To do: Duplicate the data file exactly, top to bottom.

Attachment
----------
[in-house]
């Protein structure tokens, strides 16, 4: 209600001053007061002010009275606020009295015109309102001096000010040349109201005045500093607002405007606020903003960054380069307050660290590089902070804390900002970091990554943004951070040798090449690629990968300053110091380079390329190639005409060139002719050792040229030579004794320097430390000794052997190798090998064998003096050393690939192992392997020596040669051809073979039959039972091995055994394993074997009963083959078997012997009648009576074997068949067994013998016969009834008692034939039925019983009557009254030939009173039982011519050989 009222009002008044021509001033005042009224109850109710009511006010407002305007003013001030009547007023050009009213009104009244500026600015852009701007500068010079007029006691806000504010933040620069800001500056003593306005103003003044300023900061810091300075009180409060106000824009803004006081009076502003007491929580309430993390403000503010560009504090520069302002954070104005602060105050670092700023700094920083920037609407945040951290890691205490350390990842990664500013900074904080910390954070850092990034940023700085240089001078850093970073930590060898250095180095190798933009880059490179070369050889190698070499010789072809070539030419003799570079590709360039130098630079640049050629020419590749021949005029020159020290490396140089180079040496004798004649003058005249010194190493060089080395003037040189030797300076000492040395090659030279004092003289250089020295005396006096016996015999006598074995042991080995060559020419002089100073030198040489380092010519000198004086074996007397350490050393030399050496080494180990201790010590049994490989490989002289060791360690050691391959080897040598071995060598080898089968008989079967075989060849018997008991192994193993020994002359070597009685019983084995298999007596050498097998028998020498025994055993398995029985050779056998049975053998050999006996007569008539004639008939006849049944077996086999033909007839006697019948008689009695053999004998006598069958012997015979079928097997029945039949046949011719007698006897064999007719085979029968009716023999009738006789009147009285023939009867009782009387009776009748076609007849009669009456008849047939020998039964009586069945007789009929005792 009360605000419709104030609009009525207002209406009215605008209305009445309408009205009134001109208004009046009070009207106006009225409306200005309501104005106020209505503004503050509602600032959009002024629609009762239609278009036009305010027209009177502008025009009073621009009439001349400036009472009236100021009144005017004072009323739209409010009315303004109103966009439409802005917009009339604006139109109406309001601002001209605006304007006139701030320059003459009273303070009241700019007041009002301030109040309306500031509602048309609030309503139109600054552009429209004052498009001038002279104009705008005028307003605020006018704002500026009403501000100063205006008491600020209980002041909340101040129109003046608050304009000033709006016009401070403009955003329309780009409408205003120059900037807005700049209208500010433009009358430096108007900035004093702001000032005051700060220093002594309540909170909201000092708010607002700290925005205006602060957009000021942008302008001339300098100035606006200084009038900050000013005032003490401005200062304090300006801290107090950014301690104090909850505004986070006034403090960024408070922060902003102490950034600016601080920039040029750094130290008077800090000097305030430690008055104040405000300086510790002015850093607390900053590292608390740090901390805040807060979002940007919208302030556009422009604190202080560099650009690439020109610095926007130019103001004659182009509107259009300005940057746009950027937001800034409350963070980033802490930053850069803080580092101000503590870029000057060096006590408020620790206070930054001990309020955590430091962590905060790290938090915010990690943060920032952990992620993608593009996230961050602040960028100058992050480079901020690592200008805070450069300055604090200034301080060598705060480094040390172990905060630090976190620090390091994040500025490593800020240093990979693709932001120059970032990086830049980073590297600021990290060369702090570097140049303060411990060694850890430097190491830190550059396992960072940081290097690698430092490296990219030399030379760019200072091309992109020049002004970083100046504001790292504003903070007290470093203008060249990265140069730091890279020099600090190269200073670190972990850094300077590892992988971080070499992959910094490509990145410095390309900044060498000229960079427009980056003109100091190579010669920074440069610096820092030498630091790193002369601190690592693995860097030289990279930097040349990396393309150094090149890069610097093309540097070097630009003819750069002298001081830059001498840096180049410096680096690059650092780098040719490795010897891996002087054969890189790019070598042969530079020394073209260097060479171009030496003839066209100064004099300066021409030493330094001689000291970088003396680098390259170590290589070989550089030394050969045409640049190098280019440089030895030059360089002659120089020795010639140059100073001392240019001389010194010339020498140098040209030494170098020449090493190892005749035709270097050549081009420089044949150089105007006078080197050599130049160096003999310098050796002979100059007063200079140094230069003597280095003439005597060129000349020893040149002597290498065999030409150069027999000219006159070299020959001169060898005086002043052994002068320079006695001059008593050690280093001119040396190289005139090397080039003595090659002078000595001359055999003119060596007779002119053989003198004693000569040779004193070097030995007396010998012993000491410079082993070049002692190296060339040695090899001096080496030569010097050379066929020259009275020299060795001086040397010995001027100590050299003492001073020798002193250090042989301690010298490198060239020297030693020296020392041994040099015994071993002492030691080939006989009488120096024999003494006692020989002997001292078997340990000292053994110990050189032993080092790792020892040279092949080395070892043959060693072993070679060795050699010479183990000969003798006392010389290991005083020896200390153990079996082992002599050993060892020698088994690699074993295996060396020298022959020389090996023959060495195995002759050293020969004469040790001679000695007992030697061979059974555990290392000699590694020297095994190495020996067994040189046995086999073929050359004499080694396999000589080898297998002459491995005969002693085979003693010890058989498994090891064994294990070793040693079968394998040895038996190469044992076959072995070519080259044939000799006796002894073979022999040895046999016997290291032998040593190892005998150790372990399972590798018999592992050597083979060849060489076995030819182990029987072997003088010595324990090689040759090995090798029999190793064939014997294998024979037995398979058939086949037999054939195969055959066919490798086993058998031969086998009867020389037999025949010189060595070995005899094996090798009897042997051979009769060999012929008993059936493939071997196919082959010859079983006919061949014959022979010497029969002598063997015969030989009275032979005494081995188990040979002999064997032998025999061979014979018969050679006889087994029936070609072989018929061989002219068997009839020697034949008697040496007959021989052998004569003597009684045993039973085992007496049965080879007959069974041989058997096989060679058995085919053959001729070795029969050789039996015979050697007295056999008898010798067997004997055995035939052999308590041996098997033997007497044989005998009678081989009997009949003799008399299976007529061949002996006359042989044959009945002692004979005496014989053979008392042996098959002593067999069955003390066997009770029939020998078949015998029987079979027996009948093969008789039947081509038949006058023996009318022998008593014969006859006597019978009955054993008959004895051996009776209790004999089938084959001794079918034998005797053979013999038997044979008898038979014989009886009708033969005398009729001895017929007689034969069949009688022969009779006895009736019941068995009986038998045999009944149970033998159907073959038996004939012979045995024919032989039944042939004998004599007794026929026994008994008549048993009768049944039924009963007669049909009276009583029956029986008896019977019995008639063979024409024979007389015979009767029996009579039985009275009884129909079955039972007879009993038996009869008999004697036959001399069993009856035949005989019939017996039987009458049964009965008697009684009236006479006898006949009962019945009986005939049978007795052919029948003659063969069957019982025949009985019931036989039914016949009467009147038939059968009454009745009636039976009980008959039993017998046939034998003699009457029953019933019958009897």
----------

[in-house]
């Protein structure tokens, strides 16, 4: 209600001053007061002010009275606020009295015109309102001096000010040349109201005045500093607002405007606020903003960054380069307050660290590089902070804390900002970091990554943004951070040798090449690629990968300053110091380079390329190639005409060139002719050792040229030579004794320097430390000794052997190798090998064998003096050393690939192992392997020596040669051809073979039959039972091995055994394993074997009963083959078997012997009648009576074997068949067994013998016969009834008692034939039925019983009557009254030939009173039982011519050989 009222009002008044021509001033005042009224109850109710009511006010407002305007003013001030009547007023050009009213009104009244500026600015852009701007500068010079007029006691806000504010933040620069800001500056003593306005103003003044300023900061810091300075009180409060106000824009803004006081009076502003007491929580309430993390403000503010560009504090520069302002954070104005602060105050670092700023700094920083920037609407945040951290890691205490350390990842990664500013900074904080910390954070850092990034940023700085240089001078850093970073930590060898250095180095190798933009880059490179070369050889190698070499010789072809070539030419003799570079590709360039130098630079640049050629020419590749021949005029020159020290490396140089180079040496004798004649003058005249010194190493060089080395003037040189030797300076000492040395090659030279004092003289250089020295005396006096016996015999006598074995042991080995060559020419002089100073030198040489380092010519000198004086074996007397350490050393030399050496080494180990201790010590049994490989490989002289060791360690050691391959080897040598071995060598080898089968008989079967075989060849018997008991192994193993020994002359070597009685019983084995298999007596050498097998028998020498025994055993398995029985050779056998049975053998050999006996007569008539004639008939006849049944077996086999033909007839006697019948008689009695053999004998006598069958012997015979079928097997029945039949046949011719007698006897064999007719085979029968009716023999009738006789009147009285023939009867009782009387009776009748076609007849009669009456008849047939020998039964009586069945007789009929005792 009360605000419709104030609009009525207002209406009215605008209305009445309408009205009134001109208004009046009070009207106006009225409306200005309501104005106020209505503004503050509602600032959009002024629609009762239609278009036009305010027209009177502008025009009073621009009439001349400036009472009236100021009144005017004072009323739209409010009315303004109103966009439409802005917009009339604006139109109406309001601002001209605006304007006139701030320059003459009273303070009241700019007041009002301030109040309306500031509602048309609030309503139109600054552009429209004052498009001038002279104009705008005028307003605020006018704002500026009403501000100063205006008491600020209980002041909340101040129109003046608050304009000033709006016009401070403009955003329309780009409408205003120059900037807005700049209208500010433009009358430096108007900035004093702001000032005051700060220093002594309540909170909201000092708010607002700290925005205006602060957009000021942008302008001339300098100035606006200084009038900050000013005032003490401005200062304090300006801290107090950014301690104090909850505004986070006034403090960024408070922060902003102490950034600016601080920039040029750094130290008077800090000097305030430690008055104040405000300086510790002015850093607390900053590292608390740090901390805040807060979002940007919208302030556009422009604190202080560099650009690439020109610095926007130019103001004659182009509107259009300005940057746009950027937001800034409350963070980033802490930053850069803080580092101000503590870029000057060096006590408020620790206070930054001990309020955590430091962590905060790290938090915010990690943060920032952990992620993608593009996230961050602040960028100058992050480079901020690592200008805070450069300055604090200034301080060598705060480094040390172990905060630090976190620090390091994040500025490593800020240093990979693709932001120059970032990086830049980073590297600021990290060369702090570097140049303060411990060694850890430097190491830190550059396992960072940081290097690698430092490296990219030399030379760019200072091309992109020049002004970083100046504001790292504003903070007290470093203008060249990265140069730091890279020099600090190269200073670190972990850094300077590892992988971080070499992959910094490509990145410095390309900044060498000229960079427009980056003109100091190579010669920074440069610096820092030498630091790193002369601190690592693995860097030289990279930097040349990396393309150094090149890069610097093309540097070097630009003819750069002298001081830059001498840096180049410096680096690059650092780098040719490795010897891996002087054969890189790019070598042969530079020394073209260097060479171009030496003839066209100064004099300066021409030493330094001689000291970088003396680098390259170590290589070989550089030394050969045409640049190098280019440089030895030059360089002659120089020795010639140059100073001392240019001389010194010339020498140098040209030494170098020449090493190892005749035709270097050549081009420089044949150089105007006078080197050599130049160096003999310098050796002979100059007063200079140094230069003597280095003439005597060129000349020893040149002597290498065999030409150069027999000219006159070299020959001169060898005086002043052994002068320079006695001059008593050690280093001119040396190289005139090397080039003595090659002078000595001359055999003119060596007779002119053989003198004693000569040779004193070097030995007396010998012993000491410079082993070049002692190296060339040695090899001096080496030569010097050379066929020259009275020299060795001086040397010995001027100590050299003492001073020798002193250090042989301690010298490198060239020297030693020296020392041994040099015994071993002492030691080939006989009488120096024999003494006692020989002997001292078997340990000292053994110990050189032993080092790792020892040279092949080395070892043959060693072993070679060795050699010479183990000969003798006392010389290991005083020896200390153990079996082992002599050993060892020698088994690699074993295996060396020298022959020389090996023959060495195995002759050293020969004469040790001679000695007992030697061979059974555990290392000699590694020297095994190495020996067994040189046995086999073929050359004499080694396999000589080898297998002459491995005969002693085979003693010890058989498994090891064994294990070793040693079968394998040895038996190469044992076959072995070519080259044939000799006796002894073979022999040895046999016997290291032998040593190892005998150790372990399972590798018999592992050597083979060849060489076995030819182990029987072997003088010595324990090689040759090995090798029999190793064939014997294998024979037995398979058939086949037999054939195969055959066919490798086993058998031969086998009867020389037999025949010189060595070995005899094996090798009897042997051979009769060999012929008993059936493939071997196919082959010859079983006919061949014959022979010497029969002598063997015969030989009275032979005494081995188990040979002999064997032998025999061979014979018969050679006889087994029936070609072989018929061989002219068997009839020697034949008697040496007959021989052998004569003597009684045993039973085992007496049965080879007959069974041989058997096989060679058995085919053959001729070795029969050789039996015979050697007295056999008898010798067997004997055995035939052999308590041996098997033997007497044989005998009678081989009997009949003799008399299976007529061949002996006359042989044959009945002692004979005496014989053979008392042996098959002593067999069955003390066997009770029939020998078949015998029987079979027996009948093969008789039947081509038949006058023996009318022998008593014969006859006597019978009955054993008959004895051996009776209790004999089938084959001794079918034998005797053979013999038997044979008898038979014989009886009708033969005398009729001895017929007689034969069949009688022969009779006895009736019941068995009986038998045999009944149970033998159907073959038996004939012979045995024919032989039944042939004998004599007794026929026994008994008549048993009768049944039924009963007669049909009276009583029956029986008896019977019995008639063979024409024979007389015979009767029996009579039985009275009884129909079955039972007879009993038996009869008999004697036959001399069993009856035949005989019939017996039987009458049964009965008697009684009236006479006898006949009962019945009986005939049978007795052919029948003659063969069957019982025949009985019931036989039914016949009467009147038939059968009454009745009636039976009980008959039993017998046939034998003699009457029953019933019958009897």